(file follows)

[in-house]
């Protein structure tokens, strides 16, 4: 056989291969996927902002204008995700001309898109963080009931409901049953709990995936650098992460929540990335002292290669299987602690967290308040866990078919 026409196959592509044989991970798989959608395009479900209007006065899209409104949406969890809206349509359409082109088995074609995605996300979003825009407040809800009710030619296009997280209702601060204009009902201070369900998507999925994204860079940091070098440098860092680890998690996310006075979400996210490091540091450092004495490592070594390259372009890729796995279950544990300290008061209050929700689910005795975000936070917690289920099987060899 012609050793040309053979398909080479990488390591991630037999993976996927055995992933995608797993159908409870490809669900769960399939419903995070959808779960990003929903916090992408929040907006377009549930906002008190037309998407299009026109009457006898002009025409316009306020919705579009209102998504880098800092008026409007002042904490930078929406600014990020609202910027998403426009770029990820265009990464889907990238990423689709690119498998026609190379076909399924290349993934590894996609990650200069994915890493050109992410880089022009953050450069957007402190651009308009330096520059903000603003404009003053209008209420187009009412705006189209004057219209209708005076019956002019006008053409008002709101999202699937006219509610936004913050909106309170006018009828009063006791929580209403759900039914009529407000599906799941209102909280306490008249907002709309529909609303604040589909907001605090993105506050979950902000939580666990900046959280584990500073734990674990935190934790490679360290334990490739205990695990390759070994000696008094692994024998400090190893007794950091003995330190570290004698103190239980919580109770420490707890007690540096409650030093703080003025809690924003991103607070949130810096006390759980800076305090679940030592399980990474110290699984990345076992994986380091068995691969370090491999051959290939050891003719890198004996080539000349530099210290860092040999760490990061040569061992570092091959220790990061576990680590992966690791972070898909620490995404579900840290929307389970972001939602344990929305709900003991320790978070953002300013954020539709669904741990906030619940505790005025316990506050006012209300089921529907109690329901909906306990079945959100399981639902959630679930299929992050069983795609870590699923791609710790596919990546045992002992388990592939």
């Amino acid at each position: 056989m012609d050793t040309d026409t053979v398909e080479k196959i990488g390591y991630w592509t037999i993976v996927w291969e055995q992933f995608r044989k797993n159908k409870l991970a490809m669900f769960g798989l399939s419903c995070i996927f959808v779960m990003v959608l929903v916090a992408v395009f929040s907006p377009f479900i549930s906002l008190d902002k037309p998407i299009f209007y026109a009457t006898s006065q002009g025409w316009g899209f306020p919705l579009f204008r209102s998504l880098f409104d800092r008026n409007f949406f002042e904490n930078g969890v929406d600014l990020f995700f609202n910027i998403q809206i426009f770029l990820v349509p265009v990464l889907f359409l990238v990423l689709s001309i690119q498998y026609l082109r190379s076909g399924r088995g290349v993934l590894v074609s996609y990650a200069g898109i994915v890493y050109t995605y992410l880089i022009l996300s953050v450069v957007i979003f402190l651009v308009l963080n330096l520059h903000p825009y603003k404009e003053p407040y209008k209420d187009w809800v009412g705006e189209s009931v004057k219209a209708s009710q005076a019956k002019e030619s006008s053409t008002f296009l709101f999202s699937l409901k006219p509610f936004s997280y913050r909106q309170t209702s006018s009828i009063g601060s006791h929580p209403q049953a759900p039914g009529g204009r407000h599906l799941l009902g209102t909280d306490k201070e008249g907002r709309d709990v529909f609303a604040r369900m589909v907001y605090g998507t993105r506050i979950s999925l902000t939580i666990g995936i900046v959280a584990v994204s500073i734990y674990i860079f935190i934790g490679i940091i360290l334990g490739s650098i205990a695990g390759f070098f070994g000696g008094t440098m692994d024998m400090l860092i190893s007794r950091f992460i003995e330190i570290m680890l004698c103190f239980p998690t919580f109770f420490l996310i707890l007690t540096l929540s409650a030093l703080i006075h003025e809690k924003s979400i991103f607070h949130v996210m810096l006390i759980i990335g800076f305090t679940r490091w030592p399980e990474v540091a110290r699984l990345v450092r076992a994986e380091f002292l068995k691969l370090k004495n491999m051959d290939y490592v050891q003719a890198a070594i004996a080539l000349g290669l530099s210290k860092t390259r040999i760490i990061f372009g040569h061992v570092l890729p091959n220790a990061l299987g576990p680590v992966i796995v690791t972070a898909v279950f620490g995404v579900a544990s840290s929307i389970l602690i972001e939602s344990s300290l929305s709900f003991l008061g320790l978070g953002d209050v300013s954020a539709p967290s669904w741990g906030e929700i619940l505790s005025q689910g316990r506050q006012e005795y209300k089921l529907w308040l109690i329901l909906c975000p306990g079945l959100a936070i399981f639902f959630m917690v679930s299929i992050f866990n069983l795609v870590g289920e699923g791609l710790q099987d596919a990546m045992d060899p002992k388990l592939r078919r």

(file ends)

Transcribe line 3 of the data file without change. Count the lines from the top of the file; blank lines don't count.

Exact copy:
């Amino acid at each position: 056989m012609d050793t040309d026409t053979v398909e080479k196959i990488g390591y991630w592509t037999i993976v996927w291969e055995q992933f995608r044989k797993n159908k409870l991970a490809m669900f769960g798989l399939s419903c995070i996927f959808v779960m990003v959608l929903v916090a992408v395009f929040s907006p377009f479900i549930s906002l008190d902002k037309p998407i299009f209007y026109a009457t006898s006065q002009g025409w316009g899209f306020p919705l579009f204008r209102s998504l880098f409104d800092r008026n409007f949406f002042e904490n930078g969890v929406d600014l990020f995700f609202n910027i998403q809206i426009f770029l990820v349509p265009v990464l889907f359409l990238v990423l689709s001309i690119q498998y026609l082109r190379s076909g399924r088995g290349v993934l590894v074609s996609y990650a200069g898109i994915v890493y050109t995605y992410l880089i022009l996300s953050v450069v957007i979003f402190l651009v308009l963080n330096l520059h903000p825009y603003k404009e003053p407040y209008k209420d187009w809800v009412g705006e189209s009931v004057k219209a209708s009710q005076a019956k002019e030619s006008s053409t008002f296009l709101f999202s699937l409901k006219p509610f936004s997280y913050r909106q309170t209702s006018s009828i009063g601060s006791h929580p209403q049953a759900p039914g009529g204009r407000h599906l799941l009902g209102t909280d306490k201070e008249g907002r709309d709990v529909f609303a604040r369900m589909v907001y605090g998507t993105r506050i979950s999925l902000t939580i666990g995936i900046v959280a584990v994204s500073i734990y674990i860079f935190i934790g490679i940091i360290l334990g490739s650098i205990a695990g390759f070098f070994g000696g008094t440098m692994d024998m400090l860092i190893s007794r950091f992460i003995e330190i570290m680890l004698c103190f239980p998690t919580f109770f420490l996310i707890l007690t540096l929540s409650a030093l703080i006075h003025e809690k924003s979400i991103f607070h949130v996210m810096l006390i759980i990335g800076f305090t679940r490091w030592p399980e990474v540091a110290r699984l990345v450092r076992a994986e380091f002292l068995k691969l370090k004495n491999m051959d290939y490592v050891q003719a890198a070594i004996a080539l000349g290669l530099s210290k860092t390259r040999i760490i990061f372009g040569h061992v570092l890729p091959n220790a990061l299987g576990p680590v992966i796995v690791t972070a898909v279950f620490g995404v579900a544990s840290s929307i389970l602690i972001e939602s344990s300290l929305s709900f003991l008061g320790l978070g953002d209050v300013s954020a539709p967290s669904w741990g906030e929700i619940l505790s005025q689910g316990r506050q006012e005795y209300k089921l529907w308040l109690i329901l909906c975000p306990g079945l959100a936070i399981f639902f959630m917690v679930s299929i992050f866990n069983l795609v870590g289920e699923g791609l710790q099987d596919a990546m045992d060899p002992k388990l592939r078919r």